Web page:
switching to a new time line ID and we will discuss this more in the next blog.
Let’s continue from the above example (which already has 1 million rows of data) and do a point in time recovery.
- Make a basebackup of the current database, we can use
pg_basebackupto achieve this
$ pg_basebackup -U caryh -h 127.0.0.1 --progress -D pgtest-back
- back to the database and continue inserting some more data, use
pg_switch_walto immediate write out the WAL segment and obtain a
LSN. LSN stands for Log Sequence Number, and it logically represent a WAL entry within a WAL segment. Refer to documentation here for more information.
After obtaining the LSN, we again insert some more rows of data.
insert into test values(generate_series(1,1000000), 'asdas'); insert into test values(generate_series(1,1000000), 'asdas'); pg_switch_wal(); pg_switch_wal --------------- 0/13DAC308 insert into test values(generate_series(1,1000000), 'asdas'); insert into test values(generate_series(1,1000000), 'asdas');
So, in total, this table
test should have 5 million rows of data, because it started with 1 million and we just inserted 4 million more in the example above.
The WAL location indicated by LSN
0/13DAC308 indicated a time when the database only contains 3 million rows, and this is the
point of time that we would like to recover up to in our example.
- Stop the database server
pg_ctl -D pgtest stop
- Wipe out everything in this database
$ rm -rf pgtest/
I know it sounds crazy, but remember, we made a basebackup back in (1.) + all the WAL segments in the archive, so technically we still have everything.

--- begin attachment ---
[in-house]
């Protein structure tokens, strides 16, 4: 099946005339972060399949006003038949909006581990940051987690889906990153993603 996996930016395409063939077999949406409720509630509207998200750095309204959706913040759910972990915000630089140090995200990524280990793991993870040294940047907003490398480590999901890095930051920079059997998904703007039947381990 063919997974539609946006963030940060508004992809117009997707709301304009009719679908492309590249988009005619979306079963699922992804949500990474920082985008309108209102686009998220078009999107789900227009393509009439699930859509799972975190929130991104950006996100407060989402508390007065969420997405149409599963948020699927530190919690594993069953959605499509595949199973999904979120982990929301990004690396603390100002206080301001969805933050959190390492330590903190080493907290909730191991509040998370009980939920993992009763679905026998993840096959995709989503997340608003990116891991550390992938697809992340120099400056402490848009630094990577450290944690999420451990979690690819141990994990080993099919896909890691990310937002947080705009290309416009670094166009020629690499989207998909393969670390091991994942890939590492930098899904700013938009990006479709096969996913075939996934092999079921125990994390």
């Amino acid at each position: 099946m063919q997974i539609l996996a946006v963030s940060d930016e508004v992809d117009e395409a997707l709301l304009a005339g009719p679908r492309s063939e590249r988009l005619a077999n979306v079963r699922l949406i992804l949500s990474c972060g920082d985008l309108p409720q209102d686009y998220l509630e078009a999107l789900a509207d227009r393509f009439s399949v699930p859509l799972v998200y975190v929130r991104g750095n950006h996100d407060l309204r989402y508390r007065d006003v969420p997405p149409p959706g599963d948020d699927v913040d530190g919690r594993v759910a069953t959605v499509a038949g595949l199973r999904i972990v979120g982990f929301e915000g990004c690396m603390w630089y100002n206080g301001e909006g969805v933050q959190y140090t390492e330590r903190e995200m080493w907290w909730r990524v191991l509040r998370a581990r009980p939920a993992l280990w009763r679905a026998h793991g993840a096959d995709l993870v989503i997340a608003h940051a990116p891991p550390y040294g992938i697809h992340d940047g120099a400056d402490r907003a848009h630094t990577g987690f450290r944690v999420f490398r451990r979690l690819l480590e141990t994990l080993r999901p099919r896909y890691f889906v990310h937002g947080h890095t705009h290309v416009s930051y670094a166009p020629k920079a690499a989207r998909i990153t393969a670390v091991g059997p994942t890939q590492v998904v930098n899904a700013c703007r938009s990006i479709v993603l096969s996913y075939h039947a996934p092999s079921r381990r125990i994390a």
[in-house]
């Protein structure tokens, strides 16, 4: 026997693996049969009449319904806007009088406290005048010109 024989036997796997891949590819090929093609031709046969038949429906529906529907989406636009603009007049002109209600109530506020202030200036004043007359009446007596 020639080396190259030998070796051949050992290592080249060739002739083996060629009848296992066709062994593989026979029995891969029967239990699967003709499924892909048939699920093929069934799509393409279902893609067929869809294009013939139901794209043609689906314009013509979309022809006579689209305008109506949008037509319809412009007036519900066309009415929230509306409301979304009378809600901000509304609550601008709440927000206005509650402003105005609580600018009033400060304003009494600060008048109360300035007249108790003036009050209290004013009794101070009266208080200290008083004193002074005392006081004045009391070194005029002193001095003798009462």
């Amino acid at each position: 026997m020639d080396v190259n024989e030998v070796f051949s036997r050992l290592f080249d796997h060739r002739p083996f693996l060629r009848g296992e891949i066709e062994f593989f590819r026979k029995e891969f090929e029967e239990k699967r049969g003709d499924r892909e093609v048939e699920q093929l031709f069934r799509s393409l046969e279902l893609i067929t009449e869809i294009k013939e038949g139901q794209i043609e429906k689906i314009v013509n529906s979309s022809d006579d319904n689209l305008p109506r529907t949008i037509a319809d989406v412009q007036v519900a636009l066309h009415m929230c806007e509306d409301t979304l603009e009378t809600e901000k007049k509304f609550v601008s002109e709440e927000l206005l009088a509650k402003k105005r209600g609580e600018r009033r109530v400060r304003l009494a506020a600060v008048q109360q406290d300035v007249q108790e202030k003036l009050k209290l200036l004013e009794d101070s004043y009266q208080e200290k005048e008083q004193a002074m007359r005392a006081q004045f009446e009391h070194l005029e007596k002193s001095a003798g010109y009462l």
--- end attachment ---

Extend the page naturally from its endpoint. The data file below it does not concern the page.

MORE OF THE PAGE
- Copy everything from our basebackup back to
cp -r pgtest-back/* pgtest/
- Edit pgtest/postgresql.conf and set your recover target
Since we are using LSN as our target, we can simply put the LSN we captured to
recovery_target_lsn = '0/13DAC308'
PG also supports other ways to define recovery target, based on timestamp, name or xid. Refer to this documentation for other options.
- Signal the database to run in recovery mode by creating a
recovery.signalfile under the
- Start the server
$pg_ctl -D pgtest start
the server will now start in recovery mode and it will restore WAL files from the archive and perform the recover. You may log in with
psql and check that the database should contain also 3 million rows instead of 5.
You may notice that even though the database has been recovered to a point of time in the past, you will encounter a
database in recovery or
read only database error if you intend to insert additional data. This is because we are still in the
recovery mode but is currently
This is configured by the
recovery_target_action option, which defaults to
pause. This is actually intended, to allow you to have a moment to check your database and confirm that it is indeed the database state that you would like to recover to. If this is wrong, you can simply shutdown the database and reconfigure the
recovery_target_lsn until you reach a desired state of database.
- Exit the recovery mode
Once you are confirm the database is recovered correctly, you can exit the recovery mode by this psql command:
This command will end the recovery mode and you should be able to insert additional data to the database. The
recovery.signal file will be removed, and the future WAL segments will have a new timeline ID.
Timeline ID is also an important aspect of the recovery and we will discuss more on timeline ID in my next post.
Cary is a Senior Software Developer in HighGo Software Canada with 8 years of industrial experience developing innovative software solutions in C/C++ in the field of smart grid & metering prior to joining HighGo. He holds a bachelor degree in Electrical Engineering from University of British Columnbia (UBC) in Vancouver in 2012 and has extensive hands-on experience in technologies such as: Advanced Networking, Network & Data security, Smart Metering Innovations, deployment management with Docker, Software Engineering Lifecycle, scalability, authentication, cryptography, PostgreSQL & non-relational database, web services, firewalls, embedded systems, RTOS, ARM, PKI, Cisco equipment, functional and Architecture Design.